At 33 weeks, Aaron and I decided to give Austin’s lungs a bit more time to develop. We had come this far determined that his cause of death would not be on our hands. I knew that I could make it a couple of more weeks. I was induced at 35 weeks, but Austin was not ready to be born. By the end of the 1st induction process, I would only dilate to 1 ˝ cm. I nervously went back the next week expecting a long, hard, tough labor. I began to think I’d be pregnant forever without the functionality of his pituitary gland. The next week though, the labor was long, but very tolerable, until the doctor broke my water at about 9:30 – 10 p.m. at which point I was dilated to about 7 cm. After my water was broken and without exaggeration gallons of water poured out, there was no turning back and pain was excruciating, just like any other baby.

Austin John, baby with anencephaly

Austin was born at 10:44 p.m. and was born alive. I was so worried that he'd struggle. He didn't one bit. He was born with a heartbeat but not one single bit of repertory effort was made on his part. They placed him in my arms and his eyes were big and wide and stared directly into mine. He lived for 11 minutes and we have every second on video tape. His eyes did not blink once and he did not cry. My sister (who was video taping) said she thought he looked at me in complete awe and she felt in his stare how much he loved me. I placed my cheek against his warm cheek and held his sweet fingers. He was so weak. For not one single second did I beg for him to stay. It was peaceful and there was an unexplainable calming in the room. Had they not told me he was alive, I'd have never known. It was just my job to be there for him as he went onto the next place and take all my love with him.

Before he was born, I did not know what I should expect visually when I would first see my baby. I saw him and I did notice his anomaly (some moms have said they did not notice and they only saw their beautiful baby). Directly above where his eyebrows would have been was flat and tapered back. As I held him outwardly, the back of his head fit in the palm of my hand. His eyes were big and they were bulging – but they were beautifully big, in fact all of his features were big and I can only assume they appeared that way because his head was so small. With his hat on they did not appear larger than any other baby. His lips were the most beautiful lips I had ever seen. His face, from birth and I assume the lack of oxygen was very bruised and blue. Austin’s ears were folded in half, which were my husband’s favorite feature because they were so unique! The back of his head all the way down to where his brain stem started about ˝ inch above his neck line was exposed tissue of some sort and was red in color, but not weeping blood (even though his little hat has blood stains on it which I will treasure forever!) The open lesion was about the size of the palm of my hand. Like I said, I noticed his anomaly, but it did not change one bit how I felt about him. To me it was like a scrape on my other children’s face, yeah I would notice it, but it doesn’t change one bit how I feel about them! I also had to take a peak under his diaper. With 3 girls at home the genitals were a bit of a curiosity to me. Yep, we had a boy! Because he was lacking a pituitary gland, the hormones that create reproductive organs was not functioning so his genitals did not grow normally, but it was plain to see that we have a son!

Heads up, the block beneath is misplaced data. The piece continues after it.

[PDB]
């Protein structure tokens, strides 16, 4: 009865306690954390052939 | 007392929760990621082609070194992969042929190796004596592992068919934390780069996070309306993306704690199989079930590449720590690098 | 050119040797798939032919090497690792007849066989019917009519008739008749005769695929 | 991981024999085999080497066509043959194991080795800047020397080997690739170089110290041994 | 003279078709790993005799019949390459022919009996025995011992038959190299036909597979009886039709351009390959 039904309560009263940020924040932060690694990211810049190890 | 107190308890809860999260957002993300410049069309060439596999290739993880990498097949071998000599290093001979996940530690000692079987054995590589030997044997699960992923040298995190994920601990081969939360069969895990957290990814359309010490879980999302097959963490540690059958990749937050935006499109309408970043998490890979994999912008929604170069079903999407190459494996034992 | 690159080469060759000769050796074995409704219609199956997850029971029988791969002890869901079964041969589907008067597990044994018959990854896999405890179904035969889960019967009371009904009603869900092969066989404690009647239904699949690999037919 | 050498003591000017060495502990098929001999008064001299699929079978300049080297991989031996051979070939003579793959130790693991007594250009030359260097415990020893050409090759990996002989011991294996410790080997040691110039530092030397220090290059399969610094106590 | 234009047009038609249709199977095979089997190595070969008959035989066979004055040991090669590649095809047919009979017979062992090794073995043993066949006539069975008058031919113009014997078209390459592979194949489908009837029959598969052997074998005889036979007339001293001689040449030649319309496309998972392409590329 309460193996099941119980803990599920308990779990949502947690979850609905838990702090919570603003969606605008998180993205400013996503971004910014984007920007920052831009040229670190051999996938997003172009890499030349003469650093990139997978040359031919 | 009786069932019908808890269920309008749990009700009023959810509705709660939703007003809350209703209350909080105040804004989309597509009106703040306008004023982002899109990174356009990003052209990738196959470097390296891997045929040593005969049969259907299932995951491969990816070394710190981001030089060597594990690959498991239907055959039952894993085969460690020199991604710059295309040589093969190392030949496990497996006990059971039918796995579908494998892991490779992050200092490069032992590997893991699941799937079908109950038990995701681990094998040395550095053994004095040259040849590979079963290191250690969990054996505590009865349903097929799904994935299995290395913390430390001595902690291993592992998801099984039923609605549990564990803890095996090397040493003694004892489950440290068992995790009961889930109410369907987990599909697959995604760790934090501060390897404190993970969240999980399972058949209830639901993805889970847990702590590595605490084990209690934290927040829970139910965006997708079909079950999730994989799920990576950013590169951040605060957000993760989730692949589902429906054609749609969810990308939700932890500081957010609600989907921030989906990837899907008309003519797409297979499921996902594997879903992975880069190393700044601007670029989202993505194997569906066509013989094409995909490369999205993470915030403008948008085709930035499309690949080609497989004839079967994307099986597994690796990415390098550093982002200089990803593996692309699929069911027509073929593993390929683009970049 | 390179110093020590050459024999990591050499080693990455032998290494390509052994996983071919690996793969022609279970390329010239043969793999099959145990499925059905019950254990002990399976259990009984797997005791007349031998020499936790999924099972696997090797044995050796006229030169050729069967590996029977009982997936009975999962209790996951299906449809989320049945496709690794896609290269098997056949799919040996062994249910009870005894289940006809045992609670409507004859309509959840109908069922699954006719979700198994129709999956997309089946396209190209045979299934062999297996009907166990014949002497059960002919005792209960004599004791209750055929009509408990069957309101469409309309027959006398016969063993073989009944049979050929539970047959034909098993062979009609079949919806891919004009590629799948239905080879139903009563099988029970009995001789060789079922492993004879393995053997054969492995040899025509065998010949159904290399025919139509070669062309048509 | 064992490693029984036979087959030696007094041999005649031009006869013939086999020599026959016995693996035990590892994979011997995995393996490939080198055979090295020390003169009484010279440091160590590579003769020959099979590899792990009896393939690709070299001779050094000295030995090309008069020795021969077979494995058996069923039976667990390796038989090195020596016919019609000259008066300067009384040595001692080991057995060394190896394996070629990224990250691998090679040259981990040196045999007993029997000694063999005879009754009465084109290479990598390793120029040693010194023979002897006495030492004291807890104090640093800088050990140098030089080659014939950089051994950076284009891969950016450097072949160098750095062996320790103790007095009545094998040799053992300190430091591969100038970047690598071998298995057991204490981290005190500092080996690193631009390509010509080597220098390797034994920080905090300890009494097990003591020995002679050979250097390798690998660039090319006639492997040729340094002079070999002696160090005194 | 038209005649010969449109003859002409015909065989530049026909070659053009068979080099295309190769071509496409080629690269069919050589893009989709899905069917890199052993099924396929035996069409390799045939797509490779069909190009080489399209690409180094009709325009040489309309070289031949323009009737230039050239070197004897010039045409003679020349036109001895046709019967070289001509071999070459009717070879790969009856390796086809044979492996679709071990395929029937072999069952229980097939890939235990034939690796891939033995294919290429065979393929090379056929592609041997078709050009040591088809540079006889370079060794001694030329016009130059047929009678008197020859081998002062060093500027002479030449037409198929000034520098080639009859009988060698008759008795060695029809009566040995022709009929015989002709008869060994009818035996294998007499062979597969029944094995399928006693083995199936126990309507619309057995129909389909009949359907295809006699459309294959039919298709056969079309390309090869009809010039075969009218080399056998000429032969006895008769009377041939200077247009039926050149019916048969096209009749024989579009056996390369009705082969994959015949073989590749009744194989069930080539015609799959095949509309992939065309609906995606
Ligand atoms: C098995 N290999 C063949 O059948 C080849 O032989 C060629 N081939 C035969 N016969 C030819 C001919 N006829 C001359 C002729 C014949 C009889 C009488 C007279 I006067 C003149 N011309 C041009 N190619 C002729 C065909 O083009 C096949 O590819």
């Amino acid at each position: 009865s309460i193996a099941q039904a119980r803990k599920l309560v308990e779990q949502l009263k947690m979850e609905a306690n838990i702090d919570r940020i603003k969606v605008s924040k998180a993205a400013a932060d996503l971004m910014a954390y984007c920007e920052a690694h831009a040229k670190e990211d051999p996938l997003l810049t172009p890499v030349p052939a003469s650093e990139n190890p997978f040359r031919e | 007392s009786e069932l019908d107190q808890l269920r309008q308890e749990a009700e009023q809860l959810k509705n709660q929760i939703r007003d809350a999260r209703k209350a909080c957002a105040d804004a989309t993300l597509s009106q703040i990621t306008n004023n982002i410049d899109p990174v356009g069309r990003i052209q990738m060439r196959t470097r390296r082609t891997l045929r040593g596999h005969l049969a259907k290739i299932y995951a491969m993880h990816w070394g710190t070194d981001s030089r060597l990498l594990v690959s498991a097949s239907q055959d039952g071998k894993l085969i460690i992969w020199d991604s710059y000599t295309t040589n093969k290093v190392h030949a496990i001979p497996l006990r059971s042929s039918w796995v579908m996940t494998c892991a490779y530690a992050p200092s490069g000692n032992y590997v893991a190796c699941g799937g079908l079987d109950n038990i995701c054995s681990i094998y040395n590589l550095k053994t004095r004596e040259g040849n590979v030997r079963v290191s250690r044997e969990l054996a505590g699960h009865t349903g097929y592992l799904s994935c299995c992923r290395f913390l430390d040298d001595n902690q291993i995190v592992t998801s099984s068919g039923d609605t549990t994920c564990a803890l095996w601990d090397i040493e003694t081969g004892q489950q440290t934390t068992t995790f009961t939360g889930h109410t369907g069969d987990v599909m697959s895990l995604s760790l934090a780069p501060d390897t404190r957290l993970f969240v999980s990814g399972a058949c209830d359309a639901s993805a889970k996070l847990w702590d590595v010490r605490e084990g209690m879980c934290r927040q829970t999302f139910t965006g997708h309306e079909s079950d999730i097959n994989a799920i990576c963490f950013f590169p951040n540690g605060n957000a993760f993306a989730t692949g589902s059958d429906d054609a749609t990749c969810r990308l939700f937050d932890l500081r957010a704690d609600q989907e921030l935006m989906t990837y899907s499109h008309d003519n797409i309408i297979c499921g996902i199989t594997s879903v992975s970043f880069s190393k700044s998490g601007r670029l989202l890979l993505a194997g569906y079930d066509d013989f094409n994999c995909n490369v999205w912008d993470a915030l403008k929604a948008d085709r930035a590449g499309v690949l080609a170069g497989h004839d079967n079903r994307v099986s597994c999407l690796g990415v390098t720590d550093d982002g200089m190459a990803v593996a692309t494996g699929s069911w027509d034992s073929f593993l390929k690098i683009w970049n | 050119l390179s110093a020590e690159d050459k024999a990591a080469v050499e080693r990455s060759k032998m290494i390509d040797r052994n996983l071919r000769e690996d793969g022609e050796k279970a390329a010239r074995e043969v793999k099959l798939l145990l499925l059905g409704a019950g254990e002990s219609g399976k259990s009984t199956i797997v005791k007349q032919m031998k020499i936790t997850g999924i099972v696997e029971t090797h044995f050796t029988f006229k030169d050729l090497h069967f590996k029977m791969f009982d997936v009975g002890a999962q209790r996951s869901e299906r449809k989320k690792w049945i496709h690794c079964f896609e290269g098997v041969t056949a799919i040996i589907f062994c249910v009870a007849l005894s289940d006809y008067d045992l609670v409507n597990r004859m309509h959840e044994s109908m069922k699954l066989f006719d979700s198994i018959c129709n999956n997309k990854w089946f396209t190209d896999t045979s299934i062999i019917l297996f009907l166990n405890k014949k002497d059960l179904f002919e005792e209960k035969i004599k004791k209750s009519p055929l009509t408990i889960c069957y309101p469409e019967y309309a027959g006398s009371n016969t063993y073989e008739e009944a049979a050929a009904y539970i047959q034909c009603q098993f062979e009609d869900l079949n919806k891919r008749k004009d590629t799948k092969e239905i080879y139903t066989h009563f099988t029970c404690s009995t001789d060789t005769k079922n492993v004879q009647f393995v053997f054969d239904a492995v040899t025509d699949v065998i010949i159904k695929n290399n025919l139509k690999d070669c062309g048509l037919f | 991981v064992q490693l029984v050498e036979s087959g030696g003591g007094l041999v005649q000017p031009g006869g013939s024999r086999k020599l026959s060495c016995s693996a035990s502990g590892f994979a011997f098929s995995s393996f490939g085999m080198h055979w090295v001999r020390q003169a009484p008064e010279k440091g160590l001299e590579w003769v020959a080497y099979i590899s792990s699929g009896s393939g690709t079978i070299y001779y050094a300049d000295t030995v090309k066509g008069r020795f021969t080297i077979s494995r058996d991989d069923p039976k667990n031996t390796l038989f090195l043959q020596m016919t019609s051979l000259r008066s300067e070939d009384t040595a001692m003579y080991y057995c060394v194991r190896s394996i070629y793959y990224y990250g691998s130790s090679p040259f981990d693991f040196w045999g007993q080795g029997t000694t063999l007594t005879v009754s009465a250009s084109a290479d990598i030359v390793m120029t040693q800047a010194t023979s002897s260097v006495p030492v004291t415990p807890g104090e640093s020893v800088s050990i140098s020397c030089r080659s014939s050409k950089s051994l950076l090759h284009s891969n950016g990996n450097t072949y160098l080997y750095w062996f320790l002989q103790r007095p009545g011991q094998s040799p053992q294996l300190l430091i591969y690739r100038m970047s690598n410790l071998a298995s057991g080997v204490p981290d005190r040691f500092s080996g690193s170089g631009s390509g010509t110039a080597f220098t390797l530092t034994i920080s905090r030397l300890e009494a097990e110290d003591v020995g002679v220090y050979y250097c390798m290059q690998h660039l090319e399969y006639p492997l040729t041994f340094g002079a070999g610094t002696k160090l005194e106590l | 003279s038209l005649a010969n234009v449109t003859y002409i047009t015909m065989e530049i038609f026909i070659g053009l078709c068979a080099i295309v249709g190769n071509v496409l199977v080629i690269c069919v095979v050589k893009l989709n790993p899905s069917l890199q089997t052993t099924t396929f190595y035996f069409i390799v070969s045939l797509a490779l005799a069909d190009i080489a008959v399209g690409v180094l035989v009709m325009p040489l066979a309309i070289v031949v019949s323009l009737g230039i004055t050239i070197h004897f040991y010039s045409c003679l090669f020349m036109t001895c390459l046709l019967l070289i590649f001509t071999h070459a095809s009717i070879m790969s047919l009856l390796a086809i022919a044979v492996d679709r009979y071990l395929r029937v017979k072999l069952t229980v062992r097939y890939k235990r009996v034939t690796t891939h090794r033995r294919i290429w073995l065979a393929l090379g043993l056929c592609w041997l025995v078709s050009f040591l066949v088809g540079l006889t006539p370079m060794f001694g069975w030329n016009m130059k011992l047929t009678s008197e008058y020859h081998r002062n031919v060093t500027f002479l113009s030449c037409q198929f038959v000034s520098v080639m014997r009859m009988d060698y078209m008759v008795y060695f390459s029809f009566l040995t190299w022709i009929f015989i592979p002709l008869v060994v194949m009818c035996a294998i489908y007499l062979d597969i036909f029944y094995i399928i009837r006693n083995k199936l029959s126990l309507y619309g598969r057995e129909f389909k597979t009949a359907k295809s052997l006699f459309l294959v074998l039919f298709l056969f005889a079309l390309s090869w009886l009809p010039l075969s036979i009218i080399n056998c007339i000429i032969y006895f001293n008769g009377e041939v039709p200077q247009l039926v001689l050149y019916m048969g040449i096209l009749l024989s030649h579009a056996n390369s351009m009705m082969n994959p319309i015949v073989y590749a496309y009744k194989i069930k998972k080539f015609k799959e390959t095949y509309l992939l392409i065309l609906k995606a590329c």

When the doctor was finished with me and after Austin had passed, we allowed all of our family to be apart of his birth and hold him and love him and cherish his memory. We took photos of Austin with everyone who was there. At about 1 a.m. our family brought my two older girls to meet their brother (the doctor thought that morning may be too late for a good visual experience with the kids). What a beautiful memory and my favorite part of Austin’s birth. The innocence of our girls was breathtaking. They held him, kissed him and loved him wholeheartedly and unconditionally. The feeling I had watching my girls with their new brother was everything I could have hoped for him and more. I didn’t want their time with him to end but the lack of sleep got to me and by 3 a.m., it was time for them to say goodbye to their brother.

By morning, the nurses brought Austin back to me (they had made foot molds, hand molds, foot prints, hair cuts, throughout the night.) and I hardly recognized him. He had changed so much and I knew he was completely gone. He hardly looked like the baby I had just given birth to and his body was so cold. I can vividly remember that the lips that were so full the night before, were now narrow and lacking life. I placed him in his crib and awaited the arrival of the funeral director. I’d look at his crib and I would cry so sad that he wasn’t in my arms crying, fussing, or nursing. The funeral director prayed with us and allowed Aaron to gently place Austin in his new crib, a white 2 foot casket. I cried as I watched him close the lid and wheel him away.